Elmer Theman's story

Elmer Theman Patient Success Story

Retired NASA engineer Elmer Theman had been home with a fever and labored breathing; his wife Elaine said he was in and out of it. Elmer distinctly remembers getting swabbed in his garage for COVID-19 and has a vague recollection of being hospitalized. “I know I had to be on a ventilator, but it all felt like a dream,” he said.

Elaine brought her 73-year-old husband to SouthWest General Hospital where he tested positive for COVID-19, was placed on a ventilator and given a blend of medications. His medical team also diagnosed a kidney issue, noting it was operating at a less than optimal level.  Elmer was placed on hemodialysis, a treatment that filters blood when the kidneys no longer function effectively.

As days passed, Elmer improved and was liberated from the ventilator, but he still required supplemental oxygen and continued hemodialysis.

Once stabilized, Elmer was transferred to Regency Hospital Cleveland West to continue his kidney treatments and recover from the virus, working to lessen his dependence on supplemental oxygen. Elmer had a more straightforward view of his stay at Regency -- it would allow the father of two to hold his grandchildren again, and enjoy dinners with friends, “I wanted to get back to normal. I was hoping to walk out of the hospital.”

Upon admission to Regency, Elmer needed maximum assistance for any level of mobility.  After an initial assessment, his physician-led interdisciplinary team mapped out a plan to help Elmer regain his prior level of function.

He worked with physical therapy to move his arms and legs and roll from side to side -- movement increases blood flow and oxygen circulation, helping the body’s healing process.  Eventually the team helped him sit up in bed, move to a chair and stand, working on his core strength.  Walking was next. “I was limited by all the [medical] lines, but I worked with therapy to get walking more. I felt stronger every day,” said Elmer.

To build his strength and endurance as well as balance, his therapists had him do an array of repetitive exercises and gait training with a walker.  The team retrained Elmer how to walk while conserving energy.  Other recovery therapy included standing with a weighted bar and executing a range of chest presses – moving the bar forward, overhead and side-to-side, as if churning butter. These sessions helped further build core strength, steadied Elmer on his feet and increased tolerance for activities.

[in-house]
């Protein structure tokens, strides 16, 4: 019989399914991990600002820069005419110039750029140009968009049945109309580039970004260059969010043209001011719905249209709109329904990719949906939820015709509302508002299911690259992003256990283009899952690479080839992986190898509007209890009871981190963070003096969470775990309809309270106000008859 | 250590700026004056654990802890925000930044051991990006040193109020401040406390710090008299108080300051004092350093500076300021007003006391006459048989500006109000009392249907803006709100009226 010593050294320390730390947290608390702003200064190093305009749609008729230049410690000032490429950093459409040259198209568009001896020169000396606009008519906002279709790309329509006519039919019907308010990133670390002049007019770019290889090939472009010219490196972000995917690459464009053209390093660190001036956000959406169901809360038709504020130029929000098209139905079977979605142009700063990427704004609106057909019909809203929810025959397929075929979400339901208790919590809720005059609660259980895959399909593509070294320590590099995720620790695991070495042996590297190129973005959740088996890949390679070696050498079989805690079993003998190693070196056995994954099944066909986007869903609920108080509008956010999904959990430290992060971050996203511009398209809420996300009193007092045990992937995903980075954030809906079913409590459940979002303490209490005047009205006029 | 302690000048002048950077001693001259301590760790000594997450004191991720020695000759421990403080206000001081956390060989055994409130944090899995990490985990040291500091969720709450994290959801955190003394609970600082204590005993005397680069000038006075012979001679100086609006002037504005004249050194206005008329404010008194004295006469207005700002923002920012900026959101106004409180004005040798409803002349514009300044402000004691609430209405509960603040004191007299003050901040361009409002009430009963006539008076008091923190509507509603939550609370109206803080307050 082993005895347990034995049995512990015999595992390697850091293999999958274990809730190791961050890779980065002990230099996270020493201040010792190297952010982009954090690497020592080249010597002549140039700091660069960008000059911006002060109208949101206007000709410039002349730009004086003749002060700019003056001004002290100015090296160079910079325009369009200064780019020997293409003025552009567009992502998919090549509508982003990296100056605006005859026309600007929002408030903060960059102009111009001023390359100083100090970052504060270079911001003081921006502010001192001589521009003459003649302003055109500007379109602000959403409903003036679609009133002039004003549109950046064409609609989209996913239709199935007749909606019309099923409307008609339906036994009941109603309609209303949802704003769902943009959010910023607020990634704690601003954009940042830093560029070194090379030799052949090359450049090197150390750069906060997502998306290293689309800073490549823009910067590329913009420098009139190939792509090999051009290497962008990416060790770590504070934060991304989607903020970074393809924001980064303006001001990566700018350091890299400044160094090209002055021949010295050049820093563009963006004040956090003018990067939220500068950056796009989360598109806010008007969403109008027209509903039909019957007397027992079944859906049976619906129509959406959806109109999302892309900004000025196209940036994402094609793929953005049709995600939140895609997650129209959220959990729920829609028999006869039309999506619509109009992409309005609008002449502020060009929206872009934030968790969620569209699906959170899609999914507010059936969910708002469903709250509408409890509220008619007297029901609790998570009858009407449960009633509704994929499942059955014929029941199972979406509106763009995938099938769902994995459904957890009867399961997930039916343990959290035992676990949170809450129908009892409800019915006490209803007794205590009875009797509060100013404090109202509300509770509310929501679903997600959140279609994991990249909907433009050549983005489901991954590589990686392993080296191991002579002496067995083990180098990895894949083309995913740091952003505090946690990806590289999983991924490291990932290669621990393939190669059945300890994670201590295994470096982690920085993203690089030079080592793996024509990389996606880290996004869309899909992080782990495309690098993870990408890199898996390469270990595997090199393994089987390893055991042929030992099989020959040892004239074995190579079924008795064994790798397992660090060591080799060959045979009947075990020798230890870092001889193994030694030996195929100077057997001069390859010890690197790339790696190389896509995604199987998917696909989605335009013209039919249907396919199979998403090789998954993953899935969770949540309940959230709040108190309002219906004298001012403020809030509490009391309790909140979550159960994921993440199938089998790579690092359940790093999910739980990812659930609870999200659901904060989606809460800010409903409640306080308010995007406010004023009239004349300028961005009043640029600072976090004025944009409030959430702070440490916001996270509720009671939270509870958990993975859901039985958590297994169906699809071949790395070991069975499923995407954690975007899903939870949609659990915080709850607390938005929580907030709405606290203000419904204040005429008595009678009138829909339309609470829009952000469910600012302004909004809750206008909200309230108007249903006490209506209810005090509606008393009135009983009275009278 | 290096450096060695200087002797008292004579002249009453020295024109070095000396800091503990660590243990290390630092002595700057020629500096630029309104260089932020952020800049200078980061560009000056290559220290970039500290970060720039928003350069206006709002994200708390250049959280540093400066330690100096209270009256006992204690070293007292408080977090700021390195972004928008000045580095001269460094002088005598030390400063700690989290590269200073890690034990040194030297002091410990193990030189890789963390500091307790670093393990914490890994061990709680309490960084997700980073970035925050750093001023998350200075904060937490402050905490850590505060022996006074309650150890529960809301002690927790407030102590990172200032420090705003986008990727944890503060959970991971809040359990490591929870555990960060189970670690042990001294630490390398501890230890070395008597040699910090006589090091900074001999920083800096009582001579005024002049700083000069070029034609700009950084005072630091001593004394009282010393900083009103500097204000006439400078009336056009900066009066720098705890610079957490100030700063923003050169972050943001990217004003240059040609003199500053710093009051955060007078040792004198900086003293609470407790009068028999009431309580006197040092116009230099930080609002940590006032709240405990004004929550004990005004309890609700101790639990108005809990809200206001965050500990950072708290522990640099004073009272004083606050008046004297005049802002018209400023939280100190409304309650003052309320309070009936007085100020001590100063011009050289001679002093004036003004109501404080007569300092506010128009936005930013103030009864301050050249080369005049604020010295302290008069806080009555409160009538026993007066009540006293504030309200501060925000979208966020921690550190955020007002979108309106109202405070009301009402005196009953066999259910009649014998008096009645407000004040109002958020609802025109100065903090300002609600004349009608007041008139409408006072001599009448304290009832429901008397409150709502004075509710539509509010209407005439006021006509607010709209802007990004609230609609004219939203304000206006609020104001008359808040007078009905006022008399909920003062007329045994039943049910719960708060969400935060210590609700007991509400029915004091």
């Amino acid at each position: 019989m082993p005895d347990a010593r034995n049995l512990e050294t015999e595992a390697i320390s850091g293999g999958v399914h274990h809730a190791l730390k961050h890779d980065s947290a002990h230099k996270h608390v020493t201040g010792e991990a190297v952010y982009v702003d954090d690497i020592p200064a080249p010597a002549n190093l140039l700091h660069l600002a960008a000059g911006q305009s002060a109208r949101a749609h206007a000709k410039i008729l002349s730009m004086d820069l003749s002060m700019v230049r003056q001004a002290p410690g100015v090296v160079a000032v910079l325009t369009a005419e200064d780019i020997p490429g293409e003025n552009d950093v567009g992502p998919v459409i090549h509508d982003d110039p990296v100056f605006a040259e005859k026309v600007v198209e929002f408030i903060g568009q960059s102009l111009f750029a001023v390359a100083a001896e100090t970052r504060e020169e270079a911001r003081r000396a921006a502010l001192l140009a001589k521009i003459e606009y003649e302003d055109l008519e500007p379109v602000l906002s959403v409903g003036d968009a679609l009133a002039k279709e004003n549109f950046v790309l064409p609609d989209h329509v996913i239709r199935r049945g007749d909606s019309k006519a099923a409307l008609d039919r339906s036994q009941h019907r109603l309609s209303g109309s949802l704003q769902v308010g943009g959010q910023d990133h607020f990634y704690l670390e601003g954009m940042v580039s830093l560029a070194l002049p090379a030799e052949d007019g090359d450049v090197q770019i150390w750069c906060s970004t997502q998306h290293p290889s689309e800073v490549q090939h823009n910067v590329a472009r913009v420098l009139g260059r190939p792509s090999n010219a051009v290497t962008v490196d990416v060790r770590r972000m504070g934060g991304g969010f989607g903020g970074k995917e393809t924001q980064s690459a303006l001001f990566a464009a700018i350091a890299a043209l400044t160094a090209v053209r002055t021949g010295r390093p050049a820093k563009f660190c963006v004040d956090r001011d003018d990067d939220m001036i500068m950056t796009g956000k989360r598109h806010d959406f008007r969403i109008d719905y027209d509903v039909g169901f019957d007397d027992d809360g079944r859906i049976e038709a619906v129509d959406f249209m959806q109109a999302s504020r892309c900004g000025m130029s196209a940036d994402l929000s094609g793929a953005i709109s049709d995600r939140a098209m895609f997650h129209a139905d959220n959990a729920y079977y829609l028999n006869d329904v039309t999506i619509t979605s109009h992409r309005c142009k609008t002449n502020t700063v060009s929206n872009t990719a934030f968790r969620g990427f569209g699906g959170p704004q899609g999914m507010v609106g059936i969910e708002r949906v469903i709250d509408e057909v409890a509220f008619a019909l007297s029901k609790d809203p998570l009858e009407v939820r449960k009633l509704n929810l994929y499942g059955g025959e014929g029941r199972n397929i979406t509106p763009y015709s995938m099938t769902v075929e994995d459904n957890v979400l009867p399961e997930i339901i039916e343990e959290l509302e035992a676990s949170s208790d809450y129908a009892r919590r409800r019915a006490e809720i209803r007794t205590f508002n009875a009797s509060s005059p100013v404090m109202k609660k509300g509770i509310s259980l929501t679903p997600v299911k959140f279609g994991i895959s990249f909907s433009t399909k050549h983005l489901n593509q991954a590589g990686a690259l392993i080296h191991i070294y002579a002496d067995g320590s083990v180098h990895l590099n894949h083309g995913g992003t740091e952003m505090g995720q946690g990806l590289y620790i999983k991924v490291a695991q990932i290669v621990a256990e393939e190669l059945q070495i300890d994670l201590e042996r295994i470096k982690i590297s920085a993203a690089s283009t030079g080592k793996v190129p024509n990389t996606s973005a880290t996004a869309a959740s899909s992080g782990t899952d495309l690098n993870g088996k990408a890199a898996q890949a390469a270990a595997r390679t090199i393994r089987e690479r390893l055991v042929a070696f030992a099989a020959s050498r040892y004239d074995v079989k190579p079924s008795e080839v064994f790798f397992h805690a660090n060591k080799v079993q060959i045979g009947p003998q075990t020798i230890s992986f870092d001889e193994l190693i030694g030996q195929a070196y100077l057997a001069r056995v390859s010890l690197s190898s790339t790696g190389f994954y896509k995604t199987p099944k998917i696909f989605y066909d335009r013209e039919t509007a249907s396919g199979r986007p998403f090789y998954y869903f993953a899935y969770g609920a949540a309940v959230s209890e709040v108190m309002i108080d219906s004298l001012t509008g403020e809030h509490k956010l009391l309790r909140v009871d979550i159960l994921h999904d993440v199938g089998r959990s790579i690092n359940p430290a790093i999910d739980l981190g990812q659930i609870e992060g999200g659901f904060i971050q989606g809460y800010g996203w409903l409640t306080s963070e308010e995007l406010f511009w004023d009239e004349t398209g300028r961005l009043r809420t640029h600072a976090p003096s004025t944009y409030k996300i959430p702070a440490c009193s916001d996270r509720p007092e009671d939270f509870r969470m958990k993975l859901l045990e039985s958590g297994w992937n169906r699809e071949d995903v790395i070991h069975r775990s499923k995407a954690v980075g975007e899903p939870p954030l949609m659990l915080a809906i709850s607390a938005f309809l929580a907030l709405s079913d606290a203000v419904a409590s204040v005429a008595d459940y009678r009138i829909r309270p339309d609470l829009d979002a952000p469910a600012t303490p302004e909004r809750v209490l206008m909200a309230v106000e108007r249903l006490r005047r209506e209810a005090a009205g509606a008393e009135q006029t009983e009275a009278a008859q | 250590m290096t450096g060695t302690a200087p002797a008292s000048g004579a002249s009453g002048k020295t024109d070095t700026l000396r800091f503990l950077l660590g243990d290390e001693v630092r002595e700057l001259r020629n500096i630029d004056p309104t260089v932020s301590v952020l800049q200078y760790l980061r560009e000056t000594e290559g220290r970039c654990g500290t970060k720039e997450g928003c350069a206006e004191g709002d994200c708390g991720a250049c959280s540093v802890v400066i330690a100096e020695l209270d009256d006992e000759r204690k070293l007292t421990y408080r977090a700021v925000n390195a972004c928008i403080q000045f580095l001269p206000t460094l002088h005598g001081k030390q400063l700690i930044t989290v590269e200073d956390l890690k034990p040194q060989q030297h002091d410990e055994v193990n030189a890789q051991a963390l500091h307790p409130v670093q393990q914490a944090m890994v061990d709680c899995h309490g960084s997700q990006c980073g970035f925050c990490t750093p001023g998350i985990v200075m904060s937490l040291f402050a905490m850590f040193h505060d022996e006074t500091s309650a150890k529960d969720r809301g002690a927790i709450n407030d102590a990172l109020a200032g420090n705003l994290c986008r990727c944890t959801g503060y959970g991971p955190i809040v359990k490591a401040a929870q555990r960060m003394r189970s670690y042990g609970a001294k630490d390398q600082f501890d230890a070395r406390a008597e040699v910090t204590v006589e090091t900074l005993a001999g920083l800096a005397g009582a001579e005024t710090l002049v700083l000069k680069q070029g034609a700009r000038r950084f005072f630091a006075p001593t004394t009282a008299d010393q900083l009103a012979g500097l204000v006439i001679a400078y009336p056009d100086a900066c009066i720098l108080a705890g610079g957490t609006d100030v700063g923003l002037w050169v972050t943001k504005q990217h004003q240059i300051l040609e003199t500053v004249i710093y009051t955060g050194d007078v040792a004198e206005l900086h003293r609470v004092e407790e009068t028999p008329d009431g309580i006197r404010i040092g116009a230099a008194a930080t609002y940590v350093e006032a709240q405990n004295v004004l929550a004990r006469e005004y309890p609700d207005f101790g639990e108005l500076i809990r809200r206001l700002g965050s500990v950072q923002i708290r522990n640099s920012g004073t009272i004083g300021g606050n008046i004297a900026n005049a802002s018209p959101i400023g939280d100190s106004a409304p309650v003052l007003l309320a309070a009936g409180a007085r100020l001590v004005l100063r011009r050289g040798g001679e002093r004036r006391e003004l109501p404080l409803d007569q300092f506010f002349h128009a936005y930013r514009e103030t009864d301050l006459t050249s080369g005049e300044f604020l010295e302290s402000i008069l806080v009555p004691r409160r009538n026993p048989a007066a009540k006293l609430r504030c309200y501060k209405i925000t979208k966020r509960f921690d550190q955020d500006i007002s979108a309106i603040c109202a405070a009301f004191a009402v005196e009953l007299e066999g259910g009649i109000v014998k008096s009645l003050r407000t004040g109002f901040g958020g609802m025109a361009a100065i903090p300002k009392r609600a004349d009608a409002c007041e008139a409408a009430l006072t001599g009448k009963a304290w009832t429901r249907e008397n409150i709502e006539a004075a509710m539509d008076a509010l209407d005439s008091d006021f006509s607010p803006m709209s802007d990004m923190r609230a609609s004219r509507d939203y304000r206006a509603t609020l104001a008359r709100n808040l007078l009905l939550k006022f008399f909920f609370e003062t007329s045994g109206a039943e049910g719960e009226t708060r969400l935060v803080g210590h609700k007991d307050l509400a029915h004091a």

COVID-19 had some lasting effects for Elmer, particularly fatigue and shortness of breath. Occupational therapists taught him to self-pace and conserve energy so he wouldn’t be tired after routine self-care activities like showering and dressing.  As Elmer continued to improve, his supplemental oxygen continued to get dialed back.

Due to COVID-19 visitation restrictions, Elmer couldn’t have visitors, but daily video calls with Elaine and constant encouragement from his care team helped Elmer progress and stay positive.  “I had some dark times and my mind wasn’t into the recovery process. The nursing staff from both hospitals gave me encouragement so that I no longer wanted to give up; I wanted to push myself,” Elmer said.   He turned a corner when starting moving around again because it gave him the feeling of freedom. “I was so happy,” He said.

At discharge, Elmer was still on dialysis but required a fraction of the supplemental oxygen that he started with and could walk 50-75 feet with his walker. Elmer could also handle typical daily tasks such as showering with assistance as well as dressing and toileting.

Elmer walked out of the hospital with a walker and headed to an inpatient rehabilitation hospital for continued therapy, all of which put him one step closer to returning home to his family.